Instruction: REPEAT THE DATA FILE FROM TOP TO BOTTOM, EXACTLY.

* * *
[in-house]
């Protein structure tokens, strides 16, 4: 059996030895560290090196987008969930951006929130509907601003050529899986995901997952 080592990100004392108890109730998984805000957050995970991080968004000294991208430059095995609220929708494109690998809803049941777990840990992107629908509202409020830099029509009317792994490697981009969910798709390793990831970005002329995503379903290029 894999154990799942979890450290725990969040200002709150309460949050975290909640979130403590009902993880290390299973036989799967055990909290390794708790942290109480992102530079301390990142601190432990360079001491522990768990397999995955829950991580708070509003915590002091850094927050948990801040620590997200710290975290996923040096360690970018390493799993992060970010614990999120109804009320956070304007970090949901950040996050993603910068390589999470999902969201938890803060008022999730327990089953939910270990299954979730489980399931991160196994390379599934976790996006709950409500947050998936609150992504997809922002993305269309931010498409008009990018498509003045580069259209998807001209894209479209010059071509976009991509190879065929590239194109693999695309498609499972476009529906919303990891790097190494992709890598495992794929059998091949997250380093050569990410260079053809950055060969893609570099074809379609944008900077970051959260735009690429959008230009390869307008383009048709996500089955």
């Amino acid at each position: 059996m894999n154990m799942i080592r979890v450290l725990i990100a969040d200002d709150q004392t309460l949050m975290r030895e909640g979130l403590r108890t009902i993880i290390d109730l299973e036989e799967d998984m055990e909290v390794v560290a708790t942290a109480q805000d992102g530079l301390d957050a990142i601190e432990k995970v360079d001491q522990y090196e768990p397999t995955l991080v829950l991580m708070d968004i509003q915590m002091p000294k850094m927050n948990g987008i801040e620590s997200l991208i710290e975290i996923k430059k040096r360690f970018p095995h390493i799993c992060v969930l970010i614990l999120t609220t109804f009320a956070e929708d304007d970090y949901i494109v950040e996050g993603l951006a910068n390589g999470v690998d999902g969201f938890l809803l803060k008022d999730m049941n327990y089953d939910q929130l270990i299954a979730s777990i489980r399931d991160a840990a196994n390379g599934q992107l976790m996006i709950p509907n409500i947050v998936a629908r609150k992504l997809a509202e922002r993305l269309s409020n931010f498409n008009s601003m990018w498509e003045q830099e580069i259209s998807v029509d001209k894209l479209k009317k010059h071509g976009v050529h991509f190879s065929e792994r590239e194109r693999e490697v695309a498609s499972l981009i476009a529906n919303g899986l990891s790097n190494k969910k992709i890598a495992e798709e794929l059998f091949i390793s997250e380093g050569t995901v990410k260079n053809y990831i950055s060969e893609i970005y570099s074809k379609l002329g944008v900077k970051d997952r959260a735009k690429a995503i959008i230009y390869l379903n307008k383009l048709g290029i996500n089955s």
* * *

[in-house]
């Protein structure tokens, strides 16, 4: 059996030895560290090196987008969930951006929130509907601003050529899986995901997952 080592990100004392108890109730998984805000957050995970991080968004000294991208430059095995609220929708494109690998809803049941777990840990992107629908509202409020830099029509009317792994490697981009969910798709390793990831970005002329995503379903290029 894999154990799942979890450290725990969040200002709150309460949050975290909640979130403590009902993880290390299973036989799967055990909290390794708790942290109480992102530079301390990142601190432990360079001491522990768990397999995955829950991580708070509003915590002091850094927050948990801040620590997200710290975290996923040096360690970018390493799993992060970010614990999120109804009320956070304007970090949901950040996050993603910068390589999470999902969201938890803060008022999730327990089953939910270990299954979730489980399931991160196994390379599934976790996006709950409500947050998936609150992504997809922002993305269309931010498409008009990018498509003045580069259209998807001209894209479209010059071509976009991509190879065929590239194109693999695309498609499972476009529906919303990891790097190494992709890598495992794929059998091949997250380093050569990410260079053809950055060969893609570099074809379609944008900077970051959260735009690429959008230009390869307008383009048709996500089955």
């Amino acid at each position: 059996m894999n154990m799942i080592r979890v450290l725990i990100a969040d200002d709150q004392t309460l949050m975290r030895e909640g979130l403590r108890t009902i993880i290390d109730l299973e036989e799967d998984m055990e909290v390794v560290a708790t942290a109480q805000d992102g530079l301390d957050a990142i601190e432990k995970v360079d001491q522990y090196e768990p397999t995955l991080v829950l991580m708070d968004i509003q915590m002091p000294k850094m927050n948990g987008i801040e620590s997200l991208i710290e975290i996923k430059k040096r360690f970018p095995h390493i799993c992060v969930l970010i614990l999120t609220t109804f009320a956070e929708d304007d970090y949901i494109v950040e996050g993603l951006a910068n390589g999470v690998d999902g969201f938890l809803l803060k008022d999730m049941n327990y089953d939910q929130l270990i299954a979730s777990i489980r399931d991160a840990a196994n390379g599934q992107l976790m996006i709950p509907n409500i947050v998936a629908r609150k992504l997809a509202e922002r993305l269309s409020n931010f498409n008009s601003m990018w498509e003045q830099e580069i259209s998807v029509d001209k894209l479209k009317k010059h071509g976009v050529h991509f190879s065929e792994r590239e194109r693999e490697v695309a498609s499972l981009i476009a529906n919303g899986l990891s790097n190494k969910k992709i890598a495992e798709e794929l059998f091949i390793s997250e380093g050569t995901v990410k260079n053809y990831i950055s060969e893609i970005y570099s074809k379609l002329g944008v900077k970051d997952r959260a735009k690429a995503i959008i230009y390869l379903n307008k383009l048709g290029i996500n089955s």